The conventional wisdom about where many mosquitoes lay their eggs—in standing water—is not always wise. Research into a diverse group of mosquitoes shows that many, if not most, regularly lay their eggs on a variety of surfaces, and in a surprising location: above nearby water. The findings run counter to scientific generalizations about the mosquitoes' egg-laying habits and may complicate the work of researchers and mosquito control professionals.
In a study to be published next week in the Entomological Society of America's Journal of Medical Entomology, researchers at the University of Florida (UF) showed that several species of mosquitoes in the genus Culex, subgenus Melanoconion, lay their eggs on surfaces above standing water, contrary to the behavior of other Culex.
"Our findings show us that even the most classic paradigms in medical entomology need to be closely scrutinized," says Nathan D. Burkett-Cadena, Ph.D., assistant professor at the UF Florida Medical Entomology Laboratory and co-author of the study.
The mosquito species Culex pipiens, for instance, has been well studied due to its prominent role in transmission of human pathogens such as West Nile virus. The focus on Culex pipiens and related mosquitoes has resulted in an apparent over-generalization that laying of eggs as a "raft" on the surface of standing water is common across all Culex species. The UF researchers' examination of species in subgenus Melanoconion—along with a review of historical research on other Culex species—suggest that "the generalized floating egg raft strategy does not apply to the vast majority of Culex species," they write.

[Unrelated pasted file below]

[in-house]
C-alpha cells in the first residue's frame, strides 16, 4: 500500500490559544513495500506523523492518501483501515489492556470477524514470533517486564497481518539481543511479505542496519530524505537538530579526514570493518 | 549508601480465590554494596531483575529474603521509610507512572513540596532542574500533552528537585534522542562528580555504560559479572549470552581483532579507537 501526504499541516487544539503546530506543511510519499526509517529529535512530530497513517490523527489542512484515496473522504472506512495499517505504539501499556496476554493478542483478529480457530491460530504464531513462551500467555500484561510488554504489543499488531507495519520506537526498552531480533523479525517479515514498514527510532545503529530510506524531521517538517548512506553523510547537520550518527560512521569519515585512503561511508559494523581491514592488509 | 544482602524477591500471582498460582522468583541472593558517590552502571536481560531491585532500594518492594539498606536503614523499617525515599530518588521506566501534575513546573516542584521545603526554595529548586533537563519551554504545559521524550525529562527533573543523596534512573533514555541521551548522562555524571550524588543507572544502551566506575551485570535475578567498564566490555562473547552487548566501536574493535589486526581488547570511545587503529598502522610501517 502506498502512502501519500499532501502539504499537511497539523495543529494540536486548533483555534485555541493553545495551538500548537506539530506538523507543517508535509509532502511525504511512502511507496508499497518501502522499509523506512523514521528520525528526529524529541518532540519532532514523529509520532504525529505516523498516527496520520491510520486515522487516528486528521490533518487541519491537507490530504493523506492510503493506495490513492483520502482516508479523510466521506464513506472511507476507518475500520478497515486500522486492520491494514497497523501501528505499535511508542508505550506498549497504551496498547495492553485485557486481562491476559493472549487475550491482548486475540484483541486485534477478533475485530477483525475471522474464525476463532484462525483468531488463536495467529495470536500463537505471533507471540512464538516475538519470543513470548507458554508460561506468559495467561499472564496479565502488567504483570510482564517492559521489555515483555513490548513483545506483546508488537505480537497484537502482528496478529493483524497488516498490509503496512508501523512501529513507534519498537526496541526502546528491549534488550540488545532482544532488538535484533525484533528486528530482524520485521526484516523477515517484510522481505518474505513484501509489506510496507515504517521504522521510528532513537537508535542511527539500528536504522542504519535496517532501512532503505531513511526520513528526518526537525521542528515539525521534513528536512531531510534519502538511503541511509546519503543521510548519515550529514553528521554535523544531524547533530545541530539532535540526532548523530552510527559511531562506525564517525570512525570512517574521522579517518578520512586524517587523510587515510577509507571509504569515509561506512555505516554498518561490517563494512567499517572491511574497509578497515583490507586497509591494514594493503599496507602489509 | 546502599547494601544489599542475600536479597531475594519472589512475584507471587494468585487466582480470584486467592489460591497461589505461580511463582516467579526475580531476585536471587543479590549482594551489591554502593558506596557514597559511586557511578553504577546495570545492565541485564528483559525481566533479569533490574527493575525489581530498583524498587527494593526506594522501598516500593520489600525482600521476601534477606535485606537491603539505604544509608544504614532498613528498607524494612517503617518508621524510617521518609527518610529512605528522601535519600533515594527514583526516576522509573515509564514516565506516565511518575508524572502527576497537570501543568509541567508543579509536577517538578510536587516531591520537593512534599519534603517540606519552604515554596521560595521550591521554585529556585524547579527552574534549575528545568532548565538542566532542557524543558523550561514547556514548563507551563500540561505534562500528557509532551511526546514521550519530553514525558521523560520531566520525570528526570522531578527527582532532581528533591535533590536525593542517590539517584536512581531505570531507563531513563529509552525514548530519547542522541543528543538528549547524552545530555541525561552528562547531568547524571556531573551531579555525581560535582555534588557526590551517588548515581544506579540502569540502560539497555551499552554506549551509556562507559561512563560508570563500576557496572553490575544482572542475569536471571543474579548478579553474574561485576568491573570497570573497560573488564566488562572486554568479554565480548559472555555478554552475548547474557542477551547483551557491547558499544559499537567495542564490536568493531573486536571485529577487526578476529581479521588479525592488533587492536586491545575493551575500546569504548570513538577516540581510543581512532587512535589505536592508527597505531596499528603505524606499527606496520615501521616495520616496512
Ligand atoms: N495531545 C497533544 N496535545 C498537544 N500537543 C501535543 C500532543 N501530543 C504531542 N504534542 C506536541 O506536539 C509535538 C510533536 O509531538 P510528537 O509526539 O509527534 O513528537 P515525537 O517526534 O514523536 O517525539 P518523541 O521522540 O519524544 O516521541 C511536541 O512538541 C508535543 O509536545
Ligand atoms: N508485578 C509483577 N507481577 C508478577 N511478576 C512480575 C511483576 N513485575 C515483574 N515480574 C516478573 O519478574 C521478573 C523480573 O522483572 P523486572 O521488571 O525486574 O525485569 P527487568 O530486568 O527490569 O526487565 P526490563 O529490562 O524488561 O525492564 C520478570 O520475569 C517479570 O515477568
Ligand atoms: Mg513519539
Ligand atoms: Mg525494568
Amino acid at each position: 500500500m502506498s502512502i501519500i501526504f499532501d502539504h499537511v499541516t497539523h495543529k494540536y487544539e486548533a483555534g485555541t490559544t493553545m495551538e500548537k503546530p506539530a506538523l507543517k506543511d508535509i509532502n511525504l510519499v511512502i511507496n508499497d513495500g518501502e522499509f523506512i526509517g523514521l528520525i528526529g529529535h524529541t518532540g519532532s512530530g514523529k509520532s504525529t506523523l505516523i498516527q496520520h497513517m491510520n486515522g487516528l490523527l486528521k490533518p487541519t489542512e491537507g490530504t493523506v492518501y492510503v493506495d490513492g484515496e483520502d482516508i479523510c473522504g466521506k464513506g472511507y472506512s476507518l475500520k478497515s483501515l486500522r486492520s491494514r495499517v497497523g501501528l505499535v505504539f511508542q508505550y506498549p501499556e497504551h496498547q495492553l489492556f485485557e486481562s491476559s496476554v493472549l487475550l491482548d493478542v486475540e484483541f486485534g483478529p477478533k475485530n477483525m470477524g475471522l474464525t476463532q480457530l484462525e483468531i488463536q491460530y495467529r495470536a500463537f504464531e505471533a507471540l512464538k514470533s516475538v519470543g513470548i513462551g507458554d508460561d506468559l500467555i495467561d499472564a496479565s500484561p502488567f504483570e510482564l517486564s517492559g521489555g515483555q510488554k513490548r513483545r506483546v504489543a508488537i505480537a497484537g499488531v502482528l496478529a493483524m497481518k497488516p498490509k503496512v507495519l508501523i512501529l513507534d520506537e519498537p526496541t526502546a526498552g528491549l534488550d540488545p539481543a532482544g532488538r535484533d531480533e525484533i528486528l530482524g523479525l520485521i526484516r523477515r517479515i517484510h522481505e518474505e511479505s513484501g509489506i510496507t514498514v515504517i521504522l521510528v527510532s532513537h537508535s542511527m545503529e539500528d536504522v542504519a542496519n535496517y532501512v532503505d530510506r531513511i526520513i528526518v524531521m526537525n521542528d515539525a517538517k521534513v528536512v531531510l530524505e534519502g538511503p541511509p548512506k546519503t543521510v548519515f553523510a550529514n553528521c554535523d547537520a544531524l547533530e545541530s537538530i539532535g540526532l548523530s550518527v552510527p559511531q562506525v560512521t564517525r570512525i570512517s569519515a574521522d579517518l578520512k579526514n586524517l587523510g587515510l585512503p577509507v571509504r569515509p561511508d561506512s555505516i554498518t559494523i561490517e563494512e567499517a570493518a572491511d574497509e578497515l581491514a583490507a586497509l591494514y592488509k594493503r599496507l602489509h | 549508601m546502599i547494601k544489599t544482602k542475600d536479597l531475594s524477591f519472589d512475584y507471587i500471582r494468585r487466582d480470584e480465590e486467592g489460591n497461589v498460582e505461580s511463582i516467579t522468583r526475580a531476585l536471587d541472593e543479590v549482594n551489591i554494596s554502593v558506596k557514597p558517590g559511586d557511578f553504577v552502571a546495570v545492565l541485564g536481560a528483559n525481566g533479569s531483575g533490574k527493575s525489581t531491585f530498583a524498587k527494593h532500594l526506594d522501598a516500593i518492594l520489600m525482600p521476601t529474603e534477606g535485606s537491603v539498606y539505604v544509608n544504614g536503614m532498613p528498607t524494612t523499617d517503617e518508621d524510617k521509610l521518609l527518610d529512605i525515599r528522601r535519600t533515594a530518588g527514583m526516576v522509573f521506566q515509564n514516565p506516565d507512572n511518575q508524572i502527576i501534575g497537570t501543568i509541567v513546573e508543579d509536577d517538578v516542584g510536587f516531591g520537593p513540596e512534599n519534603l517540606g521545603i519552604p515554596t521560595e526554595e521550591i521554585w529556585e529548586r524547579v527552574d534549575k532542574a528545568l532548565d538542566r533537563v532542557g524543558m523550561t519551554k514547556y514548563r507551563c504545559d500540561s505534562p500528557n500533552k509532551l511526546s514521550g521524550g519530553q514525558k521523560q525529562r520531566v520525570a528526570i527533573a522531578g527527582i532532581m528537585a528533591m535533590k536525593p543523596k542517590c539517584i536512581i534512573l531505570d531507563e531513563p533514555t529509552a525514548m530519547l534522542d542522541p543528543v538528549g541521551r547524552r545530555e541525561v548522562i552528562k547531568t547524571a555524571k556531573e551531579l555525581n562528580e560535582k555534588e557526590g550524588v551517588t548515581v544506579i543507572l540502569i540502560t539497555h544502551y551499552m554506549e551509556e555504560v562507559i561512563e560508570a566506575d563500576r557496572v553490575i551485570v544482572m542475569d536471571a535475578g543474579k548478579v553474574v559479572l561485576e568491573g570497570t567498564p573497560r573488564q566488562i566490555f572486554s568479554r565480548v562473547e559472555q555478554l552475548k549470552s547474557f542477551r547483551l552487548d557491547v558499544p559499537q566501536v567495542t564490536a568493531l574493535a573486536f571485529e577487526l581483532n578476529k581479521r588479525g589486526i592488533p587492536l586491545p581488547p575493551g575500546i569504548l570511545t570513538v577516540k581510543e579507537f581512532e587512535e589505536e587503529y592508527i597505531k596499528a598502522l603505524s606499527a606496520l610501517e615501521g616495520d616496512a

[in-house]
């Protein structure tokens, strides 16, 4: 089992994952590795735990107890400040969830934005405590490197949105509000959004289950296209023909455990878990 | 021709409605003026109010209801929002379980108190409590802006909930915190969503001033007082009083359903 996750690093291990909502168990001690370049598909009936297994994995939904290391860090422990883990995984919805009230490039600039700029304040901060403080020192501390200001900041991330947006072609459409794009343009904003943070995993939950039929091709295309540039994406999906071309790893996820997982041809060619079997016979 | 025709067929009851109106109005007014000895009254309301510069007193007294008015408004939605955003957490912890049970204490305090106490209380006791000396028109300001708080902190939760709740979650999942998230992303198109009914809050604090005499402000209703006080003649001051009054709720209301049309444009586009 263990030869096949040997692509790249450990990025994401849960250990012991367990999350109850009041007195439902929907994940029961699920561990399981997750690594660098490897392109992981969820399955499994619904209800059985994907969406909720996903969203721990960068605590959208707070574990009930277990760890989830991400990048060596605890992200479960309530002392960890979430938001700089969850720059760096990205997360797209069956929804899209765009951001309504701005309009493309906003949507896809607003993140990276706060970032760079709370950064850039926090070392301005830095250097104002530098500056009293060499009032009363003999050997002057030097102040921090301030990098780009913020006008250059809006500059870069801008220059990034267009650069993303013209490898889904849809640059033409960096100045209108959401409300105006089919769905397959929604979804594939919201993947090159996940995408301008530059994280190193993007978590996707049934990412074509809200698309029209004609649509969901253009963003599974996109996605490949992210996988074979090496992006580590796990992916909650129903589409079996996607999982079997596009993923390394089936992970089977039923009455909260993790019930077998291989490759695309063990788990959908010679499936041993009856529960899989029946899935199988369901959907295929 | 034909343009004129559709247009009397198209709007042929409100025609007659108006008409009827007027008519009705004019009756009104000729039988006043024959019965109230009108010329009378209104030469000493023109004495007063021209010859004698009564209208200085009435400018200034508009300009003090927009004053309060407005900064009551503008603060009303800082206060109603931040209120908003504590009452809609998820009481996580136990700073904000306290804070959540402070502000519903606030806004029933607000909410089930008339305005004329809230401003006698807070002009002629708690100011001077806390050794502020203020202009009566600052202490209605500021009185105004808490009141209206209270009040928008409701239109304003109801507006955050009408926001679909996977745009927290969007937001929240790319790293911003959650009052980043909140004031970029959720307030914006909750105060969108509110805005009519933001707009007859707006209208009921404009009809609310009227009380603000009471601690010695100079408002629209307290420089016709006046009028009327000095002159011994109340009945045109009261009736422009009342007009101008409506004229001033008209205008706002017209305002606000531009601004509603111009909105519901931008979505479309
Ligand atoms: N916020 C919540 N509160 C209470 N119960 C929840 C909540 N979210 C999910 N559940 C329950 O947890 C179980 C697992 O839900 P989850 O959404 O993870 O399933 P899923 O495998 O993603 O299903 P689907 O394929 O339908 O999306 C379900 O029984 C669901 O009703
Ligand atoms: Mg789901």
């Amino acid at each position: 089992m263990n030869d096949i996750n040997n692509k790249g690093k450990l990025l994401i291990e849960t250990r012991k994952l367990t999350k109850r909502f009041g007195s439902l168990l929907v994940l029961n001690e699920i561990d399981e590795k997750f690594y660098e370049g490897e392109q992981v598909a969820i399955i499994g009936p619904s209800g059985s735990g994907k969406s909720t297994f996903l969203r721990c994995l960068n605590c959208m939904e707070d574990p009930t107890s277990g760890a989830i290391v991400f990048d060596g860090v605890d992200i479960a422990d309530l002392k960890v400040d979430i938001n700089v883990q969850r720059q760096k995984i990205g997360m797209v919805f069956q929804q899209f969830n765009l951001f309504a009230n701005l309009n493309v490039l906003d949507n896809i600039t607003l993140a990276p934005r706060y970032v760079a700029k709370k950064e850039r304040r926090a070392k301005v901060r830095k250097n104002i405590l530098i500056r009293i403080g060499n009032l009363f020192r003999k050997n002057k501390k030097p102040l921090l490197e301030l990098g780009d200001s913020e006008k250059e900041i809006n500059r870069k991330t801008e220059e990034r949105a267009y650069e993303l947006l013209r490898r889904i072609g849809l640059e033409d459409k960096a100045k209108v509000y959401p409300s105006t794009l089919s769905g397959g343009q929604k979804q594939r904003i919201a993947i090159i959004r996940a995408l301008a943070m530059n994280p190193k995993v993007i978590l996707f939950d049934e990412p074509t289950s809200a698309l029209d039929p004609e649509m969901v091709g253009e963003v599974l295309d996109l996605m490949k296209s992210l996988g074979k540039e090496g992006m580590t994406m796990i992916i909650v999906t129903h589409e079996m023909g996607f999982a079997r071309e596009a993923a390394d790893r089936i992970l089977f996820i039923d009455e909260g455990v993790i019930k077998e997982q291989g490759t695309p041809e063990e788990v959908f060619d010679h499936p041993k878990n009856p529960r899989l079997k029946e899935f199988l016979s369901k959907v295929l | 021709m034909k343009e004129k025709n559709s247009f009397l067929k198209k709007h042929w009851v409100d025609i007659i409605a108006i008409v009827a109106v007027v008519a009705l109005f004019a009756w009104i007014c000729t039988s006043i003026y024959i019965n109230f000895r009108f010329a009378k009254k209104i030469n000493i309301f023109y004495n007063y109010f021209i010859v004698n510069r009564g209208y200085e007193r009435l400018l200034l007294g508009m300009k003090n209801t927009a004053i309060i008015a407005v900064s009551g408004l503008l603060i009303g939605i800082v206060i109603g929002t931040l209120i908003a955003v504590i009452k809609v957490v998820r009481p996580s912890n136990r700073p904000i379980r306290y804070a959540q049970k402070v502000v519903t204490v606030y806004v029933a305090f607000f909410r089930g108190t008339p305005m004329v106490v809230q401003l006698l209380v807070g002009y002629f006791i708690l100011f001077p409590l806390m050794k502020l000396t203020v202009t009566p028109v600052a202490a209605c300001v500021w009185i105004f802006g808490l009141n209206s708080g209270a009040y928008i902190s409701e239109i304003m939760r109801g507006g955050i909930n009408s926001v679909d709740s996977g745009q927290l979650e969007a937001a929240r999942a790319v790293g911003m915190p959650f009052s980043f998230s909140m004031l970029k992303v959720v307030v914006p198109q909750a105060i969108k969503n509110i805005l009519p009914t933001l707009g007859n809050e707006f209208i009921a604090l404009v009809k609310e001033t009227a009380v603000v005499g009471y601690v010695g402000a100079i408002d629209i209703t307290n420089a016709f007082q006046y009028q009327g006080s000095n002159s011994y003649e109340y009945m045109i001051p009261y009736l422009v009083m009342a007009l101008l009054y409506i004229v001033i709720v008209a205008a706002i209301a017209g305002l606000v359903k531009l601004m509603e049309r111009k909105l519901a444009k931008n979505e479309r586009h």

The mosquitoes egg-laying behaviors were studied with a laboratory setup in which female mosquitoes were placed in screened cages with dishes containing both standing water and partially submerged objects, such as a terra cotta or segments of mangrove roots. The researches then recorded where the mosquitoes laid their eggs. Surprisingly, most egg clusters were laid on surfaces of the terra cotta and roots, not on open water, as textbooks would have predicted.
Mosquito species in subgenus Melanoconion are known vectors of eastern equine encephalitis and Venezuelan equine encephalitis. A clearer understanding of their egg-laying habits will help mosquito control professionals better target them, though Burkett-Cadena says they may "find it challenging to reach their targets due to the odd oviposition of the mosquitoes."
"Oviposition Strategies of Florida Culex (Melanoconion) Mosquitoes," by Erik M. Blosser and Nathan D. Burkett-Cadena, will be published online on April 12 in the Journal of Medical Entomology.
More information: Journal of Medical Entomology (2017). DOI: 10.1093/jme/tjx052
Journal information: Journal of Medical Entomology
Provided by Entomological Society of America